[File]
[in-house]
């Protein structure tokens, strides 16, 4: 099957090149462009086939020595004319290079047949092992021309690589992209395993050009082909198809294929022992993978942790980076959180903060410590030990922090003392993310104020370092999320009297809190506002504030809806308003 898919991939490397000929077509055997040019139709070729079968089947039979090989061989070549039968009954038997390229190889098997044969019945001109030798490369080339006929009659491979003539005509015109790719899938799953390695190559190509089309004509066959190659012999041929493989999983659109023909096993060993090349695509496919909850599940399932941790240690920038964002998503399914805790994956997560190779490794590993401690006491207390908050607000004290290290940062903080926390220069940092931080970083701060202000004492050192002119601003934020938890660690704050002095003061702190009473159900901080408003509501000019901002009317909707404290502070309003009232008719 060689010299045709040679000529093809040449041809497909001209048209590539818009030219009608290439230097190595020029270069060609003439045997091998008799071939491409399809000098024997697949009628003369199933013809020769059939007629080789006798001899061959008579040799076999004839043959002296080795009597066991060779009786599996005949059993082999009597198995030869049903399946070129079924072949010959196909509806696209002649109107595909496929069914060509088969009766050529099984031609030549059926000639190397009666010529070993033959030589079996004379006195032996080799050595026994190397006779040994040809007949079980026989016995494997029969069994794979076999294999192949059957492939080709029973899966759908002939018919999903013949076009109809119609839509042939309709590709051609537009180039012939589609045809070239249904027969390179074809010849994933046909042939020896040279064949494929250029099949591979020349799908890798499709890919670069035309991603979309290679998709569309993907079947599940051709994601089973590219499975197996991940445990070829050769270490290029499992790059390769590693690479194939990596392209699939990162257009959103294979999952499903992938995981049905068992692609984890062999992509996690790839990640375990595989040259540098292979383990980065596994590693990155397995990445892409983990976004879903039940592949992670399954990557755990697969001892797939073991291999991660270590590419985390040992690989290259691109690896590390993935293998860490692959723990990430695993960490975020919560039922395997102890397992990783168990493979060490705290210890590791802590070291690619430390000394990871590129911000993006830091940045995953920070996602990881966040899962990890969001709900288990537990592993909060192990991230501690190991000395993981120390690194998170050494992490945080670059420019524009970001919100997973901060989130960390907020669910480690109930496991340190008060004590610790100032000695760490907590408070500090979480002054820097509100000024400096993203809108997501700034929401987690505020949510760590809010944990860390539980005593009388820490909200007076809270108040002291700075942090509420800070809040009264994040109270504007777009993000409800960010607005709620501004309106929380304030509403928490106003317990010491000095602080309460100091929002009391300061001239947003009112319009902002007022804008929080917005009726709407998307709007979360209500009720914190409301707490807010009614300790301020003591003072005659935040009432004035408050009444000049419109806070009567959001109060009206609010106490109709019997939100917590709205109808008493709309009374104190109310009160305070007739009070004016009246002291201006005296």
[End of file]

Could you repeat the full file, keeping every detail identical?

[in-house]
């Protein structure tokens, strides 16, 4: 099957090149462009086939020595004319290079047949092992021309690589992209395993050009082909198809294929022992993978942790980076959180903060410590030990922090003392993310104020370092999320009297809190506002504030809806308003 898919991939490397000929077509055997040019139709070729079968089947039979090989061989070549039968009954038997390229190889098997044969019945001109030798490369080339006929009659491979003539005509015109790719899938799953390695190559190509089309004509066959190659012999041929493989999983659109023909096993060993090349695509496919909850599940399932941790240690920038964002998503399914805790994956997560190779490794590993401690006491207390908050607000004290290290940062903080926390220069940092931080970083701060202000004492050192002119601003934020938890660690704050002095003061702190009473159900901080408003509501000019901002009317909707404290502070309003009232008719 060689010299045709040679000529093809040449041809497909001209048209590539818009030219009608290439230097190595020029270069060609003439045997091998008799071939491409399809000098024997697949009628003369199933013809020769059939007629080789006798001899061959008579040799076999004839043959002296080795009597066991060779009786599996005949059993082999009597198995030869049903399946070129079924072949010959196909509806696209002649109107595909496929069914060509088969009766050529099984031609030549059926000639190397009666010529070993033959030589079996004379006195032996080799050595026994190397006779040994040809007949079980026989016995494997029969069994794979076999294999192949059957492939080709029973899966759908002939018919999903013949076009109809119609839509042939309709590709051609537009180039012939589609045809070239249904027969390179074809010849994933046909042939020896040279064949494929250029099949591979020349799908890798499709890919670069035309991603979309290679998709569309993907079947599940051709994601089973590219499975197996991940445990070829050769270490290029499992790059390769590693690479194939990596392209699939990162257009959103294979999952499903992938995981049905068992692609984890062999992509996690790839990640375990595989040259540098292979383990980065596994590693990155397995990445892409983990976004879903039940592949992670399954990557755990697969001892797939073991291999991660270590590419985390040992690989290259691109690896590390993935293998860490692959723990990430695993960490975020919560039922395997102890397992990783168990493979060490705290210890590791802590070291690619430390000394990871590129911000993006830091940045995953920070996602990881966040899962990890969001709900288990537990592993909060192990991230501690190991000395993981120390690194998170050494992490945080670059420019524009970001919100997973901060989130960390907020669910480690109930496991340190008060004590610790100032000695760490907590408070500090979480002054820097509100000024400096993203809108997501700034929401987690505020949510760590809010944990860390539980005593009388820490909200007076809270108040002291700075942090509420800070809040009264994040109270504007777009993000409800960010607005709620501004309106929380304030509403928490106003317990010491000095602080309460100091929002009391300061001239947003009112319009902002007022804008929080917005009726709407998307709007979360209500009720914190409301707490807010009614300790301020003591003072005659935040009432004035408050009444000049419109806070009567959001109060009206609010106490109709019997939100917590709205109808008493709309009374104190109310009160305070007739009070004016009246002291201006005296």